Did you know that one real tree that ends up as landfill produces 16kg of Co2? A huge carbon footprint for a decorative tree that we only appreciate for an average of ten days.
But don’t panic – we’ve found a number of alternatives that allow you to carry on your Christmas tree traditions and do your bit for the planet.
In my family, decorating the tree is always an important ritual in the run up to Christmas. We drink mulled wine and play carols in the background while we carefully unpack our collection of ornaments, some of which have been passed down for generations. For me, it marks the first point in the holiday that we all come together and for many it is undoubtedly a special moment. However, while a tree creates that warming Christmas feeling, it’s about time we considered the damaging cost the tradition has on the environment.
It might be easy to think that artificial trees are the way forward, but according to experts, the classic artificial trees might in fact be worse for the environment than real trees. The carbon trust estimate that a typical two metre artificial tree has a carbon footprint of around 40kg of CO2 – nearly double of what is produced by using a real tree. Most classic artificial trees are made from PVC film, a plastic that is produced using fossil fuels and involves a process that emits very high levels of greenhouse gases. Seemingly then, the typical artificial trees you might find around this time of year don’t provide the perfect green alternative after all.
So what now? If you still desperately want a tree but don’t want to kill the planet, the key is to reconsider where you source your tree from and how you dispose of it. Most artificial trees are made in China which creates huge transportation and importation emissions.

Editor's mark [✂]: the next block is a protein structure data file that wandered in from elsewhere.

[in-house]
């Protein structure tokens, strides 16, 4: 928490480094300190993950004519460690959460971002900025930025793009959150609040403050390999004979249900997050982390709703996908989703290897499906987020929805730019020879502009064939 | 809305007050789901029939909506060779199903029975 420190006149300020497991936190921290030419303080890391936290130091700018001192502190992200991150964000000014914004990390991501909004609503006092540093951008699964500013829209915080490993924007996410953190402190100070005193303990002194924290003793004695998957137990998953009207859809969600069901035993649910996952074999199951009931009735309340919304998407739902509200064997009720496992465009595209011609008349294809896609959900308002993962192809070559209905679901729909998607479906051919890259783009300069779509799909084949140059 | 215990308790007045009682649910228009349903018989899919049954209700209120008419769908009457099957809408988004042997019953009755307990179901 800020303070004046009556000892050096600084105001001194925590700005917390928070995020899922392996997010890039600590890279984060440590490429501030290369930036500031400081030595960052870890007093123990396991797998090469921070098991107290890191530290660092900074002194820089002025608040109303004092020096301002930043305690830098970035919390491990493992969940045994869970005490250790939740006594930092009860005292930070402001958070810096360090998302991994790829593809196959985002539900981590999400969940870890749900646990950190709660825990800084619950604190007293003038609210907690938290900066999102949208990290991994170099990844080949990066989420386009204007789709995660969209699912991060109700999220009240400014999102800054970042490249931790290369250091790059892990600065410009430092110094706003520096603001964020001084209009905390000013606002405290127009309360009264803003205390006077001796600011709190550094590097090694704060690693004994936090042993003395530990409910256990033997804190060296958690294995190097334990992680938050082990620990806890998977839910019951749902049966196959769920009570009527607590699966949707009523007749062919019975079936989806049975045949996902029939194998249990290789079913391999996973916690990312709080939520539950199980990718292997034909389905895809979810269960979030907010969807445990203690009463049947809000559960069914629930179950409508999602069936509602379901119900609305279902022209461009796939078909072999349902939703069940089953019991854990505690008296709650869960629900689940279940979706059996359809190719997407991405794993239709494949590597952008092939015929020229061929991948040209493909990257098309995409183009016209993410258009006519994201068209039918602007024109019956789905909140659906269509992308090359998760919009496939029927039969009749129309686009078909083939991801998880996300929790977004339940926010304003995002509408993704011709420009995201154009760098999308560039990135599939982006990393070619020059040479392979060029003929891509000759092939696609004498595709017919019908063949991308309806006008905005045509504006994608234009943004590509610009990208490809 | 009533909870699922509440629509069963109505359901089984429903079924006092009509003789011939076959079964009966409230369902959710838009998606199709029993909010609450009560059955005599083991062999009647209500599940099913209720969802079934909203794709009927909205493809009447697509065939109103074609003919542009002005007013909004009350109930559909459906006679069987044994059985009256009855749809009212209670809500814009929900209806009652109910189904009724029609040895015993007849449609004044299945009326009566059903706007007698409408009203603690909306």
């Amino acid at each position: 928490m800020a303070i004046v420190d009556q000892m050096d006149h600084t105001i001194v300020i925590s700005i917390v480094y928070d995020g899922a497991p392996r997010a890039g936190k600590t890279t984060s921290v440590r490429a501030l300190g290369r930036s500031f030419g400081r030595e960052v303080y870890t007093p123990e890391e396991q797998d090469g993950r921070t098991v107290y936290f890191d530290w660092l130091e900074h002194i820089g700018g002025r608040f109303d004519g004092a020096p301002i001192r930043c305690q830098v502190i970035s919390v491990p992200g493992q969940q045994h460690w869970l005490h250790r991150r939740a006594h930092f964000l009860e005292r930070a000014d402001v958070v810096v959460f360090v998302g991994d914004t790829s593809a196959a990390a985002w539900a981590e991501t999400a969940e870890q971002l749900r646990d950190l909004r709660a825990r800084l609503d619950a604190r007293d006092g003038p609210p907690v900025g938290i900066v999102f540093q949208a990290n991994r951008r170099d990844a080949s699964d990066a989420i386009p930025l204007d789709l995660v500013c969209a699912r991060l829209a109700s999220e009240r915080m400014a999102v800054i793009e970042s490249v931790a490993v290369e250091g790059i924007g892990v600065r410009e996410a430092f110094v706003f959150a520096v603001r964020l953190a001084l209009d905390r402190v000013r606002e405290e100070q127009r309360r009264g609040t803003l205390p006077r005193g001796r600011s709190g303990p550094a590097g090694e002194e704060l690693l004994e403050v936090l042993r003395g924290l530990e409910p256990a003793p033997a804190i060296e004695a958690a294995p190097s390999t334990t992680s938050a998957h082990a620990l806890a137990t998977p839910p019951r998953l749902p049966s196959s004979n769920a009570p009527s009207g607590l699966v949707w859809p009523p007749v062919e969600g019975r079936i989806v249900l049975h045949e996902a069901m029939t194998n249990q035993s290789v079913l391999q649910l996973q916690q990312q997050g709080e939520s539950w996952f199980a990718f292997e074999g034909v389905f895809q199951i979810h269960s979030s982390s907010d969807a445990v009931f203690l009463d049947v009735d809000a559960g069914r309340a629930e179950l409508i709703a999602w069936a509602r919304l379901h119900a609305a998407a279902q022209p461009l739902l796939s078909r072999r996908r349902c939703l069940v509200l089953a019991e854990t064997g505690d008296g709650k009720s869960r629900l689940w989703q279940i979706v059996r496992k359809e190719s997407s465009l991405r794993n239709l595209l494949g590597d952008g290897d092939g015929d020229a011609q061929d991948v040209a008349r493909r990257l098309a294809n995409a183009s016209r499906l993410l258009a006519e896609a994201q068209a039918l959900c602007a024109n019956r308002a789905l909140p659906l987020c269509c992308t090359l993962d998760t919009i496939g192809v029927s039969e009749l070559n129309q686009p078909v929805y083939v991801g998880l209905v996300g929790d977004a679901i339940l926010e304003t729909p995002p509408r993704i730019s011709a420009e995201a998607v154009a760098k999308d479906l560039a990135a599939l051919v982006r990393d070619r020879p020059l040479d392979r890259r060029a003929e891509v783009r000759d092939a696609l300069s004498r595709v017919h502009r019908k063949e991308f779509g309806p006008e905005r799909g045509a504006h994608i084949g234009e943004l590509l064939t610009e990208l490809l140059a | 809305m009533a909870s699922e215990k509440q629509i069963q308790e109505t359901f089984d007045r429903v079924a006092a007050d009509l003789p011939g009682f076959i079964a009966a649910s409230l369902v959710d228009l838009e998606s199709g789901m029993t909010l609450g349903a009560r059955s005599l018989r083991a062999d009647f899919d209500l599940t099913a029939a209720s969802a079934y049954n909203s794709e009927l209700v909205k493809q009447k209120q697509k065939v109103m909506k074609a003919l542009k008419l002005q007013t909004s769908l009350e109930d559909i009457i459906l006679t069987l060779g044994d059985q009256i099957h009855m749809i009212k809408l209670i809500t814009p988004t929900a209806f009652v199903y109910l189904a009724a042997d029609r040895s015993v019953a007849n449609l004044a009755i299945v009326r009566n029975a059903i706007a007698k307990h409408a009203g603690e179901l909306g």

If you decide a real tree is right for you, there are certain things you can do to reduce your carbon footprint. First, make sure it’s locally cut – the nearer the better as it will mean fewer miles in transit. Then there’s disposing of your tree, which can be done in a more sustainable way.
You could also consider the fairly new concept of “potted” trees. These slightly smaller Christmas trees come in pots that can be re-planted, nurtured throughout the year and then bought inside again for next Christmas. The UK’s largest garden retailer, Wyevale Garden Centres, is reportedly expected to sell a record 20,000 pot-grown Nordmann fir trees this year. Alternatively, if the idea of looking after a tree all year round doesn’t appeal, or if you don’t have a garden space, there are plenty of local “growing areas” in most communities that would happily take the tree off your hands.
It goes without saying, neither artificial or real cut trees offer the most sustainable route, both having some negative impact on the environment. If you really want to feel guilt free this Christmas there are so many amazing and cost effective decorative trees that might just persuade you to opt for something a little bit different. We’ve compiled a full collection of our favourites; all available to buy now.